So I asked my husband of twenty-five years, “What would you tell the group?”
He’s the man, who after I’d had lunch with, where he ordered in Chinese (he’s Jewish), said, “I’d like to read what you’ve written.”
I told a co-worker, “I think I’ve found the one.”
His secretary told me of his integrity, while being in love with him while she was married. That’s all I’d prayed for for my fourth husband, a man with integrity. We agreed to marry seventeen days later.
He thought I had a brain. I’d met him six months before our first date in a university elevator. He was carrying a box full of copy paper.
I told him, “You should have one of your graduate students carry that.”
He said, “I have to keep up my macho image.”
To top that, I said, “I only have to worry about the Supreme Court.” (Some women’s rights’ issue on choice at the time.)
So he thought I had a brain.
“Get up there and write,” is his repeated advice. When I receive yet another rejection notice, he says, “You’re a good writer. It’s a subjective business.” Support is everything in this non-lucrative business. Guilt about claiming time to write is negated when I’m encouraged to continue to pursue my career. He also says, “Write for your own pleasure. I don’t think it’s any fun to write the way other people want you to.”
That said, being dyslectic adds to my insecurity. I read extensively both novels and how-to-write books. When instructions include a list of books, I can check off the majority as already digested.
I suppose if I ever get my “first novel” published by a main-stream publisher with adequate distribution, the jacket cover won’t list my rejection count or low Amazon sales. Hope is a thing with wings. Emily Dickinson said she’d heard it in the dreariest land. Hope does keep this writer’s heart beating. I miss quoted Emily. Here is her poem from the Poetry Foundation website:
Hope is the thing with feathers –
That perches in the soul –
And sings the tune without the words –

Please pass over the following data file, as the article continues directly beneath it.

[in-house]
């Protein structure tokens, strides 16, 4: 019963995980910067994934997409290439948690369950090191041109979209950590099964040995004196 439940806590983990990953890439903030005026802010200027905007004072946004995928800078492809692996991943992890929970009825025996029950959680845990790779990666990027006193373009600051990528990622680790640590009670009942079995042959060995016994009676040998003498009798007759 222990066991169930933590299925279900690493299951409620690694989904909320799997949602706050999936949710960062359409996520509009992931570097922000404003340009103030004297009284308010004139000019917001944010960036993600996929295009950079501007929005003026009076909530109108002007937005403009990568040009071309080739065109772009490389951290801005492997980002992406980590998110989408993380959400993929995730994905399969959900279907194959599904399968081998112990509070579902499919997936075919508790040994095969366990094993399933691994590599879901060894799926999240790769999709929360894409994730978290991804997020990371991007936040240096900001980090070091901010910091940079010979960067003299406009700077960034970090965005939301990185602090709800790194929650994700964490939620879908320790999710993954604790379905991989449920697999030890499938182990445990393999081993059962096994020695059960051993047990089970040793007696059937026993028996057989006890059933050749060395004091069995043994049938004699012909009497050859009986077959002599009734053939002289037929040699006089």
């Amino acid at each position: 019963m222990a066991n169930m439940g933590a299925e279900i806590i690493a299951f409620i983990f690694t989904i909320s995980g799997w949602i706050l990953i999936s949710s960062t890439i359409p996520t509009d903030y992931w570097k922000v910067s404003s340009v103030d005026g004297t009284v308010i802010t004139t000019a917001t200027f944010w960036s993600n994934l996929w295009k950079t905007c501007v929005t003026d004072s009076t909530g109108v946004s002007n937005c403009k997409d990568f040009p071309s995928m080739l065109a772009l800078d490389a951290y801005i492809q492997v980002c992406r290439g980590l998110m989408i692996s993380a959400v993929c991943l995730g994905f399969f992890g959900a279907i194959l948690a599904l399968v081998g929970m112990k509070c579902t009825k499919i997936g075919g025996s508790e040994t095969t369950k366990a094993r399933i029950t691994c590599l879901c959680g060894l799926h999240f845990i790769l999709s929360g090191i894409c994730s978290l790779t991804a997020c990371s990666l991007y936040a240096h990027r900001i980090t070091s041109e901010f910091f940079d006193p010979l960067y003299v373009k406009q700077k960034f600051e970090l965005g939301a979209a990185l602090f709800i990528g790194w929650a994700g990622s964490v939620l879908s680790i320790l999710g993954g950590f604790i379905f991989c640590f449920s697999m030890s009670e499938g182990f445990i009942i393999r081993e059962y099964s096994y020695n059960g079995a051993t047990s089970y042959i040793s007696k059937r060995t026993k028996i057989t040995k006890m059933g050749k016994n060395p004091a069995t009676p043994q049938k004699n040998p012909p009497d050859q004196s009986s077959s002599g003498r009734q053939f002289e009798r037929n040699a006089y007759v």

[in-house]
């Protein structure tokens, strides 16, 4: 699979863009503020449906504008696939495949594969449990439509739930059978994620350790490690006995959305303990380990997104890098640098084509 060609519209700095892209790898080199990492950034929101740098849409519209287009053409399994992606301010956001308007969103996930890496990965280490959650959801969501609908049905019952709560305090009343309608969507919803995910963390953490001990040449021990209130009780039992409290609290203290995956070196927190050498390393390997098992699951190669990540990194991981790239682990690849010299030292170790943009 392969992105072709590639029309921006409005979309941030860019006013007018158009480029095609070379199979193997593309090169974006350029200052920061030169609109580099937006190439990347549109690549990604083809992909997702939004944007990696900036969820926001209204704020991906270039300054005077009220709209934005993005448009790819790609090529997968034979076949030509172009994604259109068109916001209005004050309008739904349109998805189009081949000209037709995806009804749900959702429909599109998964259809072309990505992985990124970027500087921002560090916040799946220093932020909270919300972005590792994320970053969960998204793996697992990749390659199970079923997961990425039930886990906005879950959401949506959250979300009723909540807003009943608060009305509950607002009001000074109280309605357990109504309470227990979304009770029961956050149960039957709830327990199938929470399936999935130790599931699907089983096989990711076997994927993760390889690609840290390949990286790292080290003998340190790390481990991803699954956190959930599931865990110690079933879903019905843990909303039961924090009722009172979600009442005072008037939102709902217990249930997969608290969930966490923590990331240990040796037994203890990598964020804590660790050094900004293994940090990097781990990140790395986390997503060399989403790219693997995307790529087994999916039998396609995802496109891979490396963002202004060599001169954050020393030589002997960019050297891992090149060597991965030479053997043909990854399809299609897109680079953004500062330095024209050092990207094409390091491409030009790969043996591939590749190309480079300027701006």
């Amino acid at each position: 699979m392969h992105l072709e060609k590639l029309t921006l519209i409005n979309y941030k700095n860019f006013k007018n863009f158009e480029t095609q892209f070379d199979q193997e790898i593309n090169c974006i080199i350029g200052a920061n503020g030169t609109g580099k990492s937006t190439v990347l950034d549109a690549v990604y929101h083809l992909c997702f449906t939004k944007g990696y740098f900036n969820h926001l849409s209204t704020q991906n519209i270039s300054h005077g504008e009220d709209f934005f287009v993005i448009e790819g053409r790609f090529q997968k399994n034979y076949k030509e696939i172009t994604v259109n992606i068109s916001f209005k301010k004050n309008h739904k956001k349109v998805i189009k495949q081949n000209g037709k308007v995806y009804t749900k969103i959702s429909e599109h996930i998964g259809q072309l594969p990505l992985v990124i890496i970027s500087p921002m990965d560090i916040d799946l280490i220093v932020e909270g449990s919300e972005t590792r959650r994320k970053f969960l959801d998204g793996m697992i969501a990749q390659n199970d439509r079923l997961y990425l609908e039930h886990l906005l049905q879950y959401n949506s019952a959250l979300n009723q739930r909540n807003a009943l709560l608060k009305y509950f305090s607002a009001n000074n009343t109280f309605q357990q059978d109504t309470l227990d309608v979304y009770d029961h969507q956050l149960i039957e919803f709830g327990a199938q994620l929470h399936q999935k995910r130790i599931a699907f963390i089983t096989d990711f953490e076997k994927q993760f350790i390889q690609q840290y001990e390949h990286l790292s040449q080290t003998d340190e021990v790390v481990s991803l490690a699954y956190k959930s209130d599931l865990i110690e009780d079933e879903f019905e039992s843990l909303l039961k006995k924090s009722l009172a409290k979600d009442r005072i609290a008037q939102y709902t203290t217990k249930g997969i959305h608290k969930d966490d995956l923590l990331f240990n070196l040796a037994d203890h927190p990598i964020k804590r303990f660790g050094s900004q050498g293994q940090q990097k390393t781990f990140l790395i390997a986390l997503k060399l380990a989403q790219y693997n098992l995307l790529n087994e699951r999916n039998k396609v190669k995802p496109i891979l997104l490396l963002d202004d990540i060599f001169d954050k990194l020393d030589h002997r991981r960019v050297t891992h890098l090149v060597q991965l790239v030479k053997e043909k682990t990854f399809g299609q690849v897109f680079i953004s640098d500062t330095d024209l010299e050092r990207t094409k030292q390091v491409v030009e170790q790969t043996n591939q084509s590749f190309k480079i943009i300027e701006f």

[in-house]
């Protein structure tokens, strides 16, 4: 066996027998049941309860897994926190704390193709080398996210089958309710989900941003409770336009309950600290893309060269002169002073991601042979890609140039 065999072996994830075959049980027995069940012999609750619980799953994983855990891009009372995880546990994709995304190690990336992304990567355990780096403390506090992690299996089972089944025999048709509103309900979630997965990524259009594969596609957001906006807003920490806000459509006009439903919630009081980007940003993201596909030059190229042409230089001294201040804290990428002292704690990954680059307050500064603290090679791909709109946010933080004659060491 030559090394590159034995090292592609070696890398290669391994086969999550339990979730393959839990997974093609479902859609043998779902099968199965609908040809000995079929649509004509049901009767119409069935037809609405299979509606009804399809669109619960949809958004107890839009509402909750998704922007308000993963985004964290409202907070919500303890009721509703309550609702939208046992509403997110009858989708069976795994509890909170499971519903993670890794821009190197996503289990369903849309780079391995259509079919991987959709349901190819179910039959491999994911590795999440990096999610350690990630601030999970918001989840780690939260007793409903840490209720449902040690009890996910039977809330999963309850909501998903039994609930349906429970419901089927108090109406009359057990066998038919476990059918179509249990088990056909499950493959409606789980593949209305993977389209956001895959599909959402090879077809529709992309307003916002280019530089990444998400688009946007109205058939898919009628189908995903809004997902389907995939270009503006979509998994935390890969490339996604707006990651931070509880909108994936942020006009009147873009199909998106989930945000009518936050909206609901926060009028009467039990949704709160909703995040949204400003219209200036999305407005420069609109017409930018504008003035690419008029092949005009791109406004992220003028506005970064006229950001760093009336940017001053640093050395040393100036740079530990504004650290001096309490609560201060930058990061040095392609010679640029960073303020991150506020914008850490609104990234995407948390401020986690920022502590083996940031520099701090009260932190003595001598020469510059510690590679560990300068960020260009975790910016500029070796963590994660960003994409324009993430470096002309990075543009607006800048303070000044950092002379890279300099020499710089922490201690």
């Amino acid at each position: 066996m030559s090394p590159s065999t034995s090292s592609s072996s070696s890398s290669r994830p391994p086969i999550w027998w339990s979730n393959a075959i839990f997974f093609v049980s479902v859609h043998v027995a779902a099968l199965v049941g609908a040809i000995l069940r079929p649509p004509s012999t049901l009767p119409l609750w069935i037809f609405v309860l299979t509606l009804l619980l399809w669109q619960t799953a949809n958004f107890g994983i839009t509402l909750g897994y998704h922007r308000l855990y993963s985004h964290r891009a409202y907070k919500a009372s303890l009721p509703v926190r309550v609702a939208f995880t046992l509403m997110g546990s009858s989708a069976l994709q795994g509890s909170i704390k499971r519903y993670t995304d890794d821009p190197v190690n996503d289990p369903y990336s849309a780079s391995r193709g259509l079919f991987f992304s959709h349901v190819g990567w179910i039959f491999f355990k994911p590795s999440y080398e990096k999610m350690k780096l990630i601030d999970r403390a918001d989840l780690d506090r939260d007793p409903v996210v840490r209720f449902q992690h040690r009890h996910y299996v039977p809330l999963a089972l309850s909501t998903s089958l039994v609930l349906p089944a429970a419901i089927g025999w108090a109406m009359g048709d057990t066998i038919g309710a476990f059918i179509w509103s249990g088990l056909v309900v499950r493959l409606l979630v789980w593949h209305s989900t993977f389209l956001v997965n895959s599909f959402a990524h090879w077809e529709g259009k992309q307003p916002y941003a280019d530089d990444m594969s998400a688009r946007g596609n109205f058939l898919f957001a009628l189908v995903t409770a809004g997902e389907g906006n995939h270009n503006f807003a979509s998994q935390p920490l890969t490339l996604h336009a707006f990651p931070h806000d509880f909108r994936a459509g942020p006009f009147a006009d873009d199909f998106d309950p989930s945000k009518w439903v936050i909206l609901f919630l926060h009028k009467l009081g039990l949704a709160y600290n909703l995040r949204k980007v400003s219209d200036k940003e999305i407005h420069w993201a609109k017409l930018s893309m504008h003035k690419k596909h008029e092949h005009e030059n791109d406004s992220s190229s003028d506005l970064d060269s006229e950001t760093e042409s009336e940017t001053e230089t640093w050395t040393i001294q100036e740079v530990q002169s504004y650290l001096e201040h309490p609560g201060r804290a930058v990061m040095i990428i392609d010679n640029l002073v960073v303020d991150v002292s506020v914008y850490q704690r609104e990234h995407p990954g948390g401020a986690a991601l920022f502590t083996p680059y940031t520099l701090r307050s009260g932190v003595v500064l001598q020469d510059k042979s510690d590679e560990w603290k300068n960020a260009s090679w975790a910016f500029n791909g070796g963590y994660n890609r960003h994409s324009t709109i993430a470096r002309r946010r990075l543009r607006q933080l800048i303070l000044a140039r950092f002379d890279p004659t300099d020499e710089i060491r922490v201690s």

And never stops – at all –
And sweetest – in the Gale – is heard –
And sore must be the storm –
That could abash the little Bird
That kept so many warm –
I’ve heard it in the chilliest land –
And on the strangest Sea –
Yet – never – in Extremity,
It asked a crumb – of me.
Purpose: To share and encourage. Writers can express doubts and concerns without fear of appearing foolish or weak. Those who have been through the fire can offer assistance and guidance. It’s a safe haven for insecure writers of all kinds!
Posting: The first Wednesday of every month is officially Insecure Writer’s Support Group day. Post your thoughts on your own blog. Talk about your doubts and the fears you have conquered. Discuss your struggles and triumphs. Offer a word of encouragement for others who are struggling. Visit others in the group and connect with your fellow writer – aim for a dozen new people each time.
Let’s rock the neurotic writing world!
Twitter hashtag is #IWSG
5 Replies to “IWSG: Husband’s Advice”
He sounds like a keeper for sure, Rohn. Thanks for sharing his encouragement with us.
You got yourself a winner, Rohn. If we didn’t have a supportive spouse, we would have to work so much harder to continue writing. So glad I have keeper, too.
Rohn, you certainly did find a gem. My husband also has always encouraged me to keep writing, but I’ve met many writers who have complained about the lack of encouragement they’ve received from their families. This is a difficult profession, one in which only a few ever make the big bucks and noteriety. A writer needs to know the ones she (or he) loves are there to provide emotional support.
That’s a magnificent way to look at it. When you’re published, there’s no tally of the rejections other than the one you may keep for yourself.
The jacket cover won’t list anything like that. It will just be your name and your book title. When it happens, be proud of it. And keep believing it will happen.
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